School backpacks

School backpack

School backpack

Currently, backpacks have replaced the classic school bags in the transportation of books by children. The backpacks are used to carry to school both the textbooks and notebooks, and also other school supplies: boxes, pens, markers, etc. They also serve to carry lunch and other elements such as robes, clothing for gymnastics, sports, etc.

Backpacks are considered a better option than school bags since they allow to evenly distribute weight on the back of the child. It is recommended for them to have symmetric shoulder straps adjustable to fit the height of the child. Both the straps and the part of the pack that rests on the back must be padded to prevent damage to the body of the carrier. The backpack should always be lifted a few inches above the waist of the child. We should likewise avoid adopting forced positions that could cause muscular injuries. The problems that today’s children suffer from are caused by the misplacement of the backpacks and the excessive weight that schools require them to transport every day.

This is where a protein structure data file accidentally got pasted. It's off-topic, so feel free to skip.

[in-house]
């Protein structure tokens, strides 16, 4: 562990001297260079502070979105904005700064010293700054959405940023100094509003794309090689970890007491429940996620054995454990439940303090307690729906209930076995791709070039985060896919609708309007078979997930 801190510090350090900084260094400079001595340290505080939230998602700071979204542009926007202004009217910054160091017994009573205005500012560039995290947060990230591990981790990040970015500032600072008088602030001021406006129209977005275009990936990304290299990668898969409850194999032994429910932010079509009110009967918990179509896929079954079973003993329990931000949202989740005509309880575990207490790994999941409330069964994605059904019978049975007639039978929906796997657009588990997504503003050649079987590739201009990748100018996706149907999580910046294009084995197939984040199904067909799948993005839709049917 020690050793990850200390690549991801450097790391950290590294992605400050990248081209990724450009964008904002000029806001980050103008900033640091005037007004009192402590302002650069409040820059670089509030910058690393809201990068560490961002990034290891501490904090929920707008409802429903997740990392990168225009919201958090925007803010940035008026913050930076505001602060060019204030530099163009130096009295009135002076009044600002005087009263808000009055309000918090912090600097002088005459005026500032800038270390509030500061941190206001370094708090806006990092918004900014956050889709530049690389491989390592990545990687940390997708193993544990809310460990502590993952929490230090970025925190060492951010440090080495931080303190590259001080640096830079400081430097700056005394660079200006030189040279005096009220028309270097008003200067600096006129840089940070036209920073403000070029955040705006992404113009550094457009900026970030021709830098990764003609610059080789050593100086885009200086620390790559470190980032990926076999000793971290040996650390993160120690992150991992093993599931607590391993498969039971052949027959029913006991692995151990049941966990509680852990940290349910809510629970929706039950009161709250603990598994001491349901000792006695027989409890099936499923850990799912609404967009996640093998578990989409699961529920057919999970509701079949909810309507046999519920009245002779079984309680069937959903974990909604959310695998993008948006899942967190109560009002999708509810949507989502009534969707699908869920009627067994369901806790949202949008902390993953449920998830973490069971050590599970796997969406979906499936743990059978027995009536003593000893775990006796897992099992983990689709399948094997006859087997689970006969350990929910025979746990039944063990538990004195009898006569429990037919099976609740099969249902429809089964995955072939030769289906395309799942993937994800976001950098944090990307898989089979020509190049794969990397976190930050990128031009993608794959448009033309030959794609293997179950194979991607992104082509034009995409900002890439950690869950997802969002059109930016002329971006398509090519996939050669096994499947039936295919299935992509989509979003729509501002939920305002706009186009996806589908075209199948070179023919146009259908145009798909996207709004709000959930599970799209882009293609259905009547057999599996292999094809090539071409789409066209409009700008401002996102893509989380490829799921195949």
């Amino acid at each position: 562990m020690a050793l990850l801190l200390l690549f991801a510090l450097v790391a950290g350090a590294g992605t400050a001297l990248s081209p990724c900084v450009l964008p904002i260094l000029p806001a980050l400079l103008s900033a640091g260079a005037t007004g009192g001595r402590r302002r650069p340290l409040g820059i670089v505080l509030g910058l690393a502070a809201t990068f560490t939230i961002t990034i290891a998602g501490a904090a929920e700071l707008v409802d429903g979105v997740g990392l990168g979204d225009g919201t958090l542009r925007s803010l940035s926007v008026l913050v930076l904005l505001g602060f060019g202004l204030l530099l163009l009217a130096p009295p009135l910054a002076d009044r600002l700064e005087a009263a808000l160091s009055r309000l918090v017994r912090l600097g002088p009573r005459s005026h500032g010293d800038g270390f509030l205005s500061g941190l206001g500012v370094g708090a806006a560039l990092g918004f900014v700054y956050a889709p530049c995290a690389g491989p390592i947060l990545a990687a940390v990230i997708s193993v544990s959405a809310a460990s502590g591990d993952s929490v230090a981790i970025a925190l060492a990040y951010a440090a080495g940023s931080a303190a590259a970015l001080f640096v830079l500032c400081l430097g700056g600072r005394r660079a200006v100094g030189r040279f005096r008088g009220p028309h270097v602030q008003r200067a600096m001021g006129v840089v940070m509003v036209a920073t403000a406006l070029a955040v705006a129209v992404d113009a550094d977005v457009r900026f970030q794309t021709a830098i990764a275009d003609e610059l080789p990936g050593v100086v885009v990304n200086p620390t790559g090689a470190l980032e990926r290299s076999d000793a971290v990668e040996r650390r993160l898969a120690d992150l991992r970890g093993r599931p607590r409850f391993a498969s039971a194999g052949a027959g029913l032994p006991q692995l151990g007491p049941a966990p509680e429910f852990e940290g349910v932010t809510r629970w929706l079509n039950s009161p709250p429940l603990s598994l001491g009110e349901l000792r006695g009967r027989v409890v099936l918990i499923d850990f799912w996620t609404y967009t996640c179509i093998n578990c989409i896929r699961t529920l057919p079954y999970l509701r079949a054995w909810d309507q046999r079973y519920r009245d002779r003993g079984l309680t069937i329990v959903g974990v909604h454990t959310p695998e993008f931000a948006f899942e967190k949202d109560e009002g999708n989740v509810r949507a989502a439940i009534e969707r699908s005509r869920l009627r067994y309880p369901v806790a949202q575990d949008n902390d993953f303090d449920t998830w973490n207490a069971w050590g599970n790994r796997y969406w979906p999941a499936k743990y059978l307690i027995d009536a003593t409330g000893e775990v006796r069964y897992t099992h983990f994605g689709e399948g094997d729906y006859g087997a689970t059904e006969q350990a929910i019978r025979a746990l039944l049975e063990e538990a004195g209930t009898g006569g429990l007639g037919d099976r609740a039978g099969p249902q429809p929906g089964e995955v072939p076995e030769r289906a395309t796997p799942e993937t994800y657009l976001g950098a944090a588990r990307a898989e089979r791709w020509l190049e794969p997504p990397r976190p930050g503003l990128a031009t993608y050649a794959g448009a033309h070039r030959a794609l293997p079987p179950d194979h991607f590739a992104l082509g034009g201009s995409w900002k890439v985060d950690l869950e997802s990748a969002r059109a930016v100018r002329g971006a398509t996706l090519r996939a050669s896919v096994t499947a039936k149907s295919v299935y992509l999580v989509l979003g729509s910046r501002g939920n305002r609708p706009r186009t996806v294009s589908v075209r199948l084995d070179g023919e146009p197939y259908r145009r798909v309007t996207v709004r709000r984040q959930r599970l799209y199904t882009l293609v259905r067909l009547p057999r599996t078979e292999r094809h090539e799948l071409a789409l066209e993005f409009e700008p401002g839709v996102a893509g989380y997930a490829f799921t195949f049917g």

Mountain, hiking and sea backpack

Mountain backpack

Mountain backpack

These bags or backpacks are those that exceed the capacity of 40 litres and are made of durable material, polyamide. These backpacks are made up of several parts:

  • The backpack body: most backpacks consist of one main compartment closed with zippers, but this can also be divided into two compartments. To the sides of the body there usually are pockets.
  • Lid: this “cap” is located on the top of the body of the bag and covers the opening of the body, has a pocket at the top and sometimes another on the inside.
  • Frame: the most important part. It consists of a coating of foam that protects the back from the rigid structures holding the backpack, a pair of shoulder straps which stabilize the backpack and stick it to the back, and a belt with padding to close above the waist that supports the weight.

Some incorporate solar panels, and are called in this case solar backpacks.